Qiu Xiaolong on genre and conventions
"When I wrote the first book, I had not intended to write it as a `detective story,' so I did not pay much attention to special conventions or tricks at the time. I merely wanted to write a book about contemporary China, which has been little introduced in the West, but it turned out to be a mystery. I think it is perhaps because mystery happens to be one of my favorite genres, and it provides a ready framework for the story.
"I chose to set the story in the early 1990s, as it's a transitional period, in which the old value system is being questioned, while the new is not being established. In that sense, I may be more or less like Chief Inspector Chen, an intellectual questioning and being questioned all the time. As a result, the drama is staged outside as well as inside.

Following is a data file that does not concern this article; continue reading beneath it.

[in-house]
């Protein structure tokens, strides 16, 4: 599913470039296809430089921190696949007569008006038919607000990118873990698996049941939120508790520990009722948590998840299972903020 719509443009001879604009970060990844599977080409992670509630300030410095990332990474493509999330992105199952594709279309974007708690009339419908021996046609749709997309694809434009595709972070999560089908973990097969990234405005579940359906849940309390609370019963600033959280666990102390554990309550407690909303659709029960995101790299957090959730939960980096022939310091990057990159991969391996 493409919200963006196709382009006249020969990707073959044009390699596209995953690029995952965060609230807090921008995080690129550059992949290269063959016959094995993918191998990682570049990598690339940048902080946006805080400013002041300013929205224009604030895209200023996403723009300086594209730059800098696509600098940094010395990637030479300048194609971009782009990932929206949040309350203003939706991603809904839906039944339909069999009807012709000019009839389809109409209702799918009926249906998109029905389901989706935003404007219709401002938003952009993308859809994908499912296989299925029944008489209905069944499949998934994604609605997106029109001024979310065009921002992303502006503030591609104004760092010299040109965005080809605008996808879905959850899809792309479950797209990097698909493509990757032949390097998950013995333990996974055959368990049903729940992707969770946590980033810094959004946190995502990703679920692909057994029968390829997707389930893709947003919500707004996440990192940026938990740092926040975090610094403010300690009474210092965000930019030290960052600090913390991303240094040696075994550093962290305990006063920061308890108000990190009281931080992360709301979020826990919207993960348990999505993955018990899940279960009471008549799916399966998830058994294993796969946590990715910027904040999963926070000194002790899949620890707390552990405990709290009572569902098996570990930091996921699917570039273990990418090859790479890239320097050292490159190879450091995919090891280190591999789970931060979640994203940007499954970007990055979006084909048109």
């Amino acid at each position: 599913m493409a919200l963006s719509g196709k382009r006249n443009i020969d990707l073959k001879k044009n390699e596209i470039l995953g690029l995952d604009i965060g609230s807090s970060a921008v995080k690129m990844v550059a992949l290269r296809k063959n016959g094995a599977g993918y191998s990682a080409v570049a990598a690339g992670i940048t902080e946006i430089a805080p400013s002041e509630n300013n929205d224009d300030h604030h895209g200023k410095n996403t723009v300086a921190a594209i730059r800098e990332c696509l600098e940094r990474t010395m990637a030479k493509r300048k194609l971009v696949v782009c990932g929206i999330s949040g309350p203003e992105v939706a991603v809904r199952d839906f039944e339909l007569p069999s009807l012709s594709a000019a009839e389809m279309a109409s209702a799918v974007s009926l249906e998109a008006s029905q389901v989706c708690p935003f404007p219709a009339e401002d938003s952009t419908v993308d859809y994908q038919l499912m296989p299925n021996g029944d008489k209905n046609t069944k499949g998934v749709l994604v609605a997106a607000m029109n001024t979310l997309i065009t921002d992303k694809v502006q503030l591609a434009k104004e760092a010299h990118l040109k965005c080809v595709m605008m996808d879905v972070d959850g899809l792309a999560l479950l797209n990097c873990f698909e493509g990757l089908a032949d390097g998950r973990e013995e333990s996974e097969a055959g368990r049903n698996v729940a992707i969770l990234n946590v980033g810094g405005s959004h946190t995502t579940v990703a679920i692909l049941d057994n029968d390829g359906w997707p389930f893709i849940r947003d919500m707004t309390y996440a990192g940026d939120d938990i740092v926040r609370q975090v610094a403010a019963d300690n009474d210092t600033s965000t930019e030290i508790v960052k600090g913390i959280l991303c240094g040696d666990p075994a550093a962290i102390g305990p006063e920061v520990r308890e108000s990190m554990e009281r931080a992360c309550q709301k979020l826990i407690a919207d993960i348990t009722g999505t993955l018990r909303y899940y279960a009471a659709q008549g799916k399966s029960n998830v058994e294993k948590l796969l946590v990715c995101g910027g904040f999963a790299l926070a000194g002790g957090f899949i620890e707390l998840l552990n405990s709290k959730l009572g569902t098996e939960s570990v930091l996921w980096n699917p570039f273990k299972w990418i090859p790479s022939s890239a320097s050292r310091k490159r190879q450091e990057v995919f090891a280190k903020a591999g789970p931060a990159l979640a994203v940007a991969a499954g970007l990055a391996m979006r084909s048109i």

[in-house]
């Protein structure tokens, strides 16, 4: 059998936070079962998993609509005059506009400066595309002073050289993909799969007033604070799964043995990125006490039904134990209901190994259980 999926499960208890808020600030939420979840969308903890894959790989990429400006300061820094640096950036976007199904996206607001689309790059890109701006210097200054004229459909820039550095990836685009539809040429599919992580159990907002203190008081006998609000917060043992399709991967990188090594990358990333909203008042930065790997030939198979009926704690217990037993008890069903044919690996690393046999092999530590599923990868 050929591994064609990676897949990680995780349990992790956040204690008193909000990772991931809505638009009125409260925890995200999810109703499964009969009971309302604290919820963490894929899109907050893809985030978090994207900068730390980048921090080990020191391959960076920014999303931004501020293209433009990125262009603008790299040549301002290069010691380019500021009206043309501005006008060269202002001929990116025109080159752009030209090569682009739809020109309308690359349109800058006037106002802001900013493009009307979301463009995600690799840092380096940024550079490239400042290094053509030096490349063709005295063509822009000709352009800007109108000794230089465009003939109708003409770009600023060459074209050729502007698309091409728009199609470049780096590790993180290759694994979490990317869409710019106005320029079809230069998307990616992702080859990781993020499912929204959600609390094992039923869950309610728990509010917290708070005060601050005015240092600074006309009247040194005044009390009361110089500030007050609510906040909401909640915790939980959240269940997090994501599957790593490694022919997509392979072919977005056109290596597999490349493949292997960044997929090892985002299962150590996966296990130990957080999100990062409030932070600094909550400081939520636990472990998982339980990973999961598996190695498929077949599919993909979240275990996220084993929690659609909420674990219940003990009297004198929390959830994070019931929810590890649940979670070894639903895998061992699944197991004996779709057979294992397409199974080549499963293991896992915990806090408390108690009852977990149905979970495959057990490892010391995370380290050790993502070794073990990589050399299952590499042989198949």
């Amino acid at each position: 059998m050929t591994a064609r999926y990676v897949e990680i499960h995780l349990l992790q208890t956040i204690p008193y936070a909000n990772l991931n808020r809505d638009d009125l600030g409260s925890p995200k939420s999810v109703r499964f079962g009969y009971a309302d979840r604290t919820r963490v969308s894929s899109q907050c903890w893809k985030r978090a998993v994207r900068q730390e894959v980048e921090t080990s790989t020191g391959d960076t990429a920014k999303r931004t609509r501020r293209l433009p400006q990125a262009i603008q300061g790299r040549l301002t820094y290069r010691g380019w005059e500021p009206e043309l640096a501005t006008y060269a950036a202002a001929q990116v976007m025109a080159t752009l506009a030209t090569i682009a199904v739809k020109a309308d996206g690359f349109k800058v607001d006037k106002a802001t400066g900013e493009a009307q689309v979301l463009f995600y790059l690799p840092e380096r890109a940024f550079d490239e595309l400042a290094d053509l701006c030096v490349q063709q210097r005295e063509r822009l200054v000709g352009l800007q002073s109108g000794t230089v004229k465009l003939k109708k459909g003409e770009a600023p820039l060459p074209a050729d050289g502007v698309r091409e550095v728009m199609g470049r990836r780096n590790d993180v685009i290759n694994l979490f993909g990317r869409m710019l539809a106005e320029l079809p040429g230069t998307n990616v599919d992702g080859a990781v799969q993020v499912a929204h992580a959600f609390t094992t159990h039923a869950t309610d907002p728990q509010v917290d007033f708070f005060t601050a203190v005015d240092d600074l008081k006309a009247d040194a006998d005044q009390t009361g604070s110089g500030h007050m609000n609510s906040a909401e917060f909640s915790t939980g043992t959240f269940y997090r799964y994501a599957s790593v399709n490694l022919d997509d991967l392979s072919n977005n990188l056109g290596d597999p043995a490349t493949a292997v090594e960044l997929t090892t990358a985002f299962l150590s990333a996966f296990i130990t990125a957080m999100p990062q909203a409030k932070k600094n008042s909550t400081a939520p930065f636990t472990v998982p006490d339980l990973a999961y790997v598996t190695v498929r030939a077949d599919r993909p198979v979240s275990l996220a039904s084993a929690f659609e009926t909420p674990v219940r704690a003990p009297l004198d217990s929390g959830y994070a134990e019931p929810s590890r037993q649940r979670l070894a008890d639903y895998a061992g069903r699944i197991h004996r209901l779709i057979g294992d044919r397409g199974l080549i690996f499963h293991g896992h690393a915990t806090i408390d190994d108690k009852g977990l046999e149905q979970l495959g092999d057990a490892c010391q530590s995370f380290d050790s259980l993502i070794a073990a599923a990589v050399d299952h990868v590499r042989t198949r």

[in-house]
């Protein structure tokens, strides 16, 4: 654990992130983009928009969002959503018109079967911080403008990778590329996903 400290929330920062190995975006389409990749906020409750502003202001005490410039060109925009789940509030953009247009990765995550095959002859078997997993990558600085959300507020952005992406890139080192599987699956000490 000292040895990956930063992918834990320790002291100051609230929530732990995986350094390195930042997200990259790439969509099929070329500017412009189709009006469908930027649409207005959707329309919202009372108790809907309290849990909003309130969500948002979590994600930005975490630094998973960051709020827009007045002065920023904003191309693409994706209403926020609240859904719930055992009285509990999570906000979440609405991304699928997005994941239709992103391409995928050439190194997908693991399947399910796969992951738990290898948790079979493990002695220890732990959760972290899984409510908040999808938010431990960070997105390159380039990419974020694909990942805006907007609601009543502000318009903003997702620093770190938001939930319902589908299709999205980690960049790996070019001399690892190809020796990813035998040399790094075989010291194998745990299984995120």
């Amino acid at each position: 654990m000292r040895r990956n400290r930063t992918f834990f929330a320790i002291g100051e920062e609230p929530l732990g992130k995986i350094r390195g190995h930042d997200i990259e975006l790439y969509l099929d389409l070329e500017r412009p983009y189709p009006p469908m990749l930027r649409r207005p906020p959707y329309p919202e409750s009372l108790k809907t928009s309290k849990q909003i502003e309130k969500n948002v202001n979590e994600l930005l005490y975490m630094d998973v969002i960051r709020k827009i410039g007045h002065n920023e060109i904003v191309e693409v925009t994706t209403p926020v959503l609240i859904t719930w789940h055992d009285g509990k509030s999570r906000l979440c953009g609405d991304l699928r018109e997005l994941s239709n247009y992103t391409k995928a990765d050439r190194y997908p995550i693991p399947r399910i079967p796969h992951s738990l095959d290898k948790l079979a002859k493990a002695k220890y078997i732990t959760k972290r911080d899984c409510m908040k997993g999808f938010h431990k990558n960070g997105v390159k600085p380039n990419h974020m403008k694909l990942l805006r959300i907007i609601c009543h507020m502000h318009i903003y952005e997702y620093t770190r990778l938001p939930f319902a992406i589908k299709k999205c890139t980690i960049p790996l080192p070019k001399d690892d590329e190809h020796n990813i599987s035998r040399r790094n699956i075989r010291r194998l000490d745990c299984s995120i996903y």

"Of course, I am not Chief Inspector Chen. I have never been a cop, or a Party member, but as far as his passion for poetry (for Eliot especially, whose poetry I have translated into Chinese) and for food, he has my shadow. Another passion I share with him is go chess games, as described in the novel. With my second book, my editor insisted on the discovery of a body at the very beginning, and I complied, which may be a trick, but not really mine."